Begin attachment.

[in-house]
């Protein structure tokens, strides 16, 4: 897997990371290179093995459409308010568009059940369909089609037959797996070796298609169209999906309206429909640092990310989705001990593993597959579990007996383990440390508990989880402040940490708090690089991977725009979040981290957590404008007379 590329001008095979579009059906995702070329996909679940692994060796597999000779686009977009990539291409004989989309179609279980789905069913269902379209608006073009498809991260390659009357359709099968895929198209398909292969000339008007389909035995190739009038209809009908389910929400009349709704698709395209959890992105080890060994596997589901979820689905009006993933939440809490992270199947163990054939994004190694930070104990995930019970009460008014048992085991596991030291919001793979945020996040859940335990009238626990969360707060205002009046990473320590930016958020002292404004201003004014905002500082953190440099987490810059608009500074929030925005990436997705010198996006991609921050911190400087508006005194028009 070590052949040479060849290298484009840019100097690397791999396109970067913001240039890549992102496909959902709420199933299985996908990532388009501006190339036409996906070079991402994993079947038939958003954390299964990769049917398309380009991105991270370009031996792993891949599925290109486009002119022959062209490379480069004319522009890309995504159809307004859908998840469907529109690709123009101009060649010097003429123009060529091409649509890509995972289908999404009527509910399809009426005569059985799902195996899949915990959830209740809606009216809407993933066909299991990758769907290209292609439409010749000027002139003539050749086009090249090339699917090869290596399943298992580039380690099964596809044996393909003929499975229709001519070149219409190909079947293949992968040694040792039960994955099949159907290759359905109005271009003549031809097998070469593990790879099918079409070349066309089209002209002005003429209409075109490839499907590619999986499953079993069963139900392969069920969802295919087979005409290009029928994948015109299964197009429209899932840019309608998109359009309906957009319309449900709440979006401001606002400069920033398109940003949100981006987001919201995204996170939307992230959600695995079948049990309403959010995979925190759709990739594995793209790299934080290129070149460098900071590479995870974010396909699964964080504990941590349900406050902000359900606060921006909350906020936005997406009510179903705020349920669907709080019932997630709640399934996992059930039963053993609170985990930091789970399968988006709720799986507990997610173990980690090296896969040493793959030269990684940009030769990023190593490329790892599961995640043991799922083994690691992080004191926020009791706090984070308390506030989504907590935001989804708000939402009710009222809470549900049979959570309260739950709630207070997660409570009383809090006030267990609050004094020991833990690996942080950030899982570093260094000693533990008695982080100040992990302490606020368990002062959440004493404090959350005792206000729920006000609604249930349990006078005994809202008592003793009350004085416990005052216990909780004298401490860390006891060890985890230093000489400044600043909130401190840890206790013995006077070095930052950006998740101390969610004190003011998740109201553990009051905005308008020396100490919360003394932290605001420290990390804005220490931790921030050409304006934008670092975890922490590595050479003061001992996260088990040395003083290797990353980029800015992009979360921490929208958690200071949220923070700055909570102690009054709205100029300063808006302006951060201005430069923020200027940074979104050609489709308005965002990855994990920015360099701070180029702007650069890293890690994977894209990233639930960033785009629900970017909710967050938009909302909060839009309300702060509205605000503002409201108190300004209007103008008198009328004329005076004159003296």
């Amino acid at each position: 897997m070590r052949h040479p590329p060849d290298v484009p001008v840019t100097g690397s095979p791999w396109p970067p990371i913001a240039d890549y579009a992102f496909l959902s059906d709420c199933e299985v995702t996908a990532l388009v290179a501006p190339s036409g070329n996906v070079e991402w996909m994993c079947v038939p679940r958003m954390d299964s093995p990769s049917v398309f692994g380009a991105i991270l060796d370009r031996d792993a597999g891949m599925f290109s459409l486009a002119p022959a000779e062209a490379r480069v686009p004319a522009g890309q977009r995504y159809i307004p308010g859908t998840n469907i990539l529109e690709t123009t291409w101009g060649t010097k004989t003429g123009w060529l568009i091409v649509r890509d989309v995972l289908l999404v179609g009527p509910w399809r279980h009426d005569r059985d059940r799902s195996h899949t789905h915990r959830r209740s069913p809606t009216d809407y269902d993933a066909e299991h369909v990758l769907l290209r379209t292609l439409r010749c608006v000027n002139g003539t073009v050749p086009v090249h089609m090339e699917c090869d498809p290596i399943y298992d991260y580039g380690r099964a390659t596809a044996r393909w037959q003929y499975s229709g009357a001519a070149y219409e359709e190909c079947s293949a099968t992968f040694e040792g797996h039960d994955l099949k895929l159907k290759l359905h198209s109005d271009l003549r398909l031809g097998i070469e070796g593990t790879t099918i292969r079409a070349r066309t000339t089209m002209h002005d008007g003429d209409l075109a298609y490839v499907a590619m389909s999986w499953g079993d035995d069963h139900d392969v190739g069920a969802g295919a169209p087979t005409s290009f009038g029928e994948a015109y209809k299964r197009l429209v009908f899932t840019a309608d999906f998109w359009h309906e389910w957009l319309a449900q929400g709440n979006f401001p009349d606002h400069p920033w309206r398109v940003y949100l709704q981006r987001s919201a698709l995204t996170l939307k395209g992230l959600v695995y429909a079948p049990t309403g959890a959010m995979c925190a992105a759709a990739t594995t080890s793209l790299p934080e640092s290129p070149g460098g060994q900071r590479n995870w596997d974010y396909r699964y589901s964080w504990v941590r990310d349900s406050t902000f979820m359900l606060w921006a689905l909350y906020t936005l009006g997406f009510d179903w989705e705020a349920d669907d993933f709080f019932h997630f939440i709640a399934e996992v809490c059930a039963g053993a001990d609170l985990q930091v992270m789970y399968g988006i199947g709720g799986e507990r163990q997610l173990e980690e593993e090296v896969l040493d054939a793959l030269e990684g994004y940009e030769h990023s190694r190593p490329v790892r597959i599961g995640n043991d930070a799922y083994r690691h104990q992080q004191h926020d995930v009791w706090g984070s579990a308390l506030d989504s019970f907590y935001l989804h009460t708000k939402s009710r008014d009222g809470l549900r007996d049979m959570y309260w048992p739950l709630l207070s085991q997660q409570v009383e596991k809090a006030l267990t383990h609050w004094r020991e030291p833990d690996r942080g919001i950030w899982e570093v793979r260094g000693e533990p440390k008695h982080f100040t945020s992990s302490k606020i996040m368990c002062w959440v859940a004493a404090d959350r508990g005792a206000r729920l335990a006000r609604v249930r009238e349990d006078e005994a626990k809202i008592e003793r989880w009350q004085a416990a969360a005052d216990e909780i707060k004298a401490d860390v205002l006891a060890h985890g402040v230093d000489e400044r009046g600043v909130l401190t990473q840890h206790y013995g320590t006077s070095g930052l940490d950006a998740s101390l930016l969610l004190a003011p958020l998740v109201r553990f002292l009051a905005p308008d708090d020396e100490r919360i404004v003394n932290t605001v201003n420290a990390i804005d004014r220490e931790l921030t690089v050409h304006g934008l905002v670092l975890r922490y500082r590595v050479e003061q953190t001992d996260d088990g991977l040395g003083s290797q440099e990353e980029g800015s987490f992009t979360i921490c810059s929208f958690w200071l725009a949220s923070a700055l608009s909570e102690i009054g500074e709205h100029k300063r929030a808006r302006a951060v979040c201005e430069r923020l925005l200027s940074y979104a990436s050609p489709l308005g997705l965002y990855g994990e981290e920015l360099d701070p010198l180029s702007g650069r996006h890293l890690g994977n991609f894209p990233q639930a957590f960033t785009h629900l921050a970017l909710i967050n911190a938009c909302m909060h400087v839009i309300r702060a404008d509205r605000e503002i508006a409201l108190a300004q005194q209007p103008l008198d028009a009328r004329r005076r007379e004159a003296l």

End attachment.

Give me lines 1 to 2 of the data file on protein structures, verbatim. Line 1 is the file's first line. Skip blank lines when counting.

[in-house]
């Protein structure tokens, strides 16, 4: 897997990371290179093995459409308010568009059940369909089609037959797996070796298609169209999906309206429909640092990310989705001990593993597959579990007996383990440390508990989880402040940490708090690089991977725009979040981290957590404008007379 590329001008095979579009059906995702070329996909679940692994060796597999000779686009977009990539291409004989989309179609279980789905069913269902379209608006073009498809991260390659009357359709099968895929198209398909292969000339008007389909035995190739009038209809009908389910929400009349709704698709395209959890992105080890060994596997589901979820689905009006993933939440809490992270199947163990054939994004190694930070104990995930019970009460008014048992085991596991030291919001793979945020996040859940335990009238626990969360707060205002009046990473320590930016958020002292404004201003004014905002500082953190440099987490810059608009500074929030925005990436997705010198996006991609921050911190400087508006005194028009 070590052949040479060849290298484009840019100097690397791999396109970067913001240039890549992102496909959902709420199933299985996908990532388009501006190339036409996906070079991402994993079947038939958003954390299964990769049917398309380009991105991270370009031996792993891949599925290109486009002119022959062209490379480069004319522009890309995504159809307004859908998840469907529109690709123009101009060649010097003429123009060529091409649509890509995972289908999404009527509910399809009426005569059985799902195996899949915990959830209740809606009216809407993933066909299991990758769907290209292609439409010749000027002139003539050749086009090249090339699917090869290596399943298992580039380690099964596809044996393909003929499975229709001519070149219409190909079947293949992968040694040792039960994955099949159907290759359905109005271009003549031809097998070469593990790879099918079409070349066309089209002209002005003429209409075109490839499907590619999986499953079993069963139900392969069920969802295919087979005409290009029928994948015109299964197009429209899932840019309608998109359009309906957009319309449900709440979006401001606002400069920033398109940003949100981006987001919201995204996170939307992230959600695995079948049990309403959010995979925190759709990739594995793209790299934080290129070149460098900071590479995870974010396909699964964080504990941590349900406050902000359900606060921006909350906020936005997406009510179903705020349920669907709080019932997630709640399934996992059930039963053993609170985990930091789970399968988006709720799986507990997610173990980690090296896969040493793959030269990684940009030769990023190593490329790892599961995640043991799922083994690691992080004191926020009791706090984070308390506030989504907590935001989804708000939402009710009222809470549900049979959570309260739950709630207070997660409570009383809090006030267990609050004094020991833990690996942080950030899982570093260094000693533990008695982080100040992990302490606020368990002062959440004493404090959350005792206000729920006000609604249930349990006078005994809202008592003793009350004085416990005052216990909780004298401490860390006891060890985890230093000489400044600043909130401190840890206790013995006077070095930052950006998740101390969610004190003011998740109201553990009051905005308008020396100490919360003394932290605001420290990390804005220490931790921030050409304006934008670092975890922490590595050479003061001992996260088990040395003083290797990353980029800015992009979360921490929208958690200071949220923070700055909570102690009054709205100029300063808006302006951060201005430069923020200027940074979104050609489709308005965002990855994990920015360099701070180029702007650069890293890690994977894209990233639930960033785009629900970017909710967050938009909302909060839009309300702060509205605000503002409201108190300004209007103008008198009328004329005076004159003296």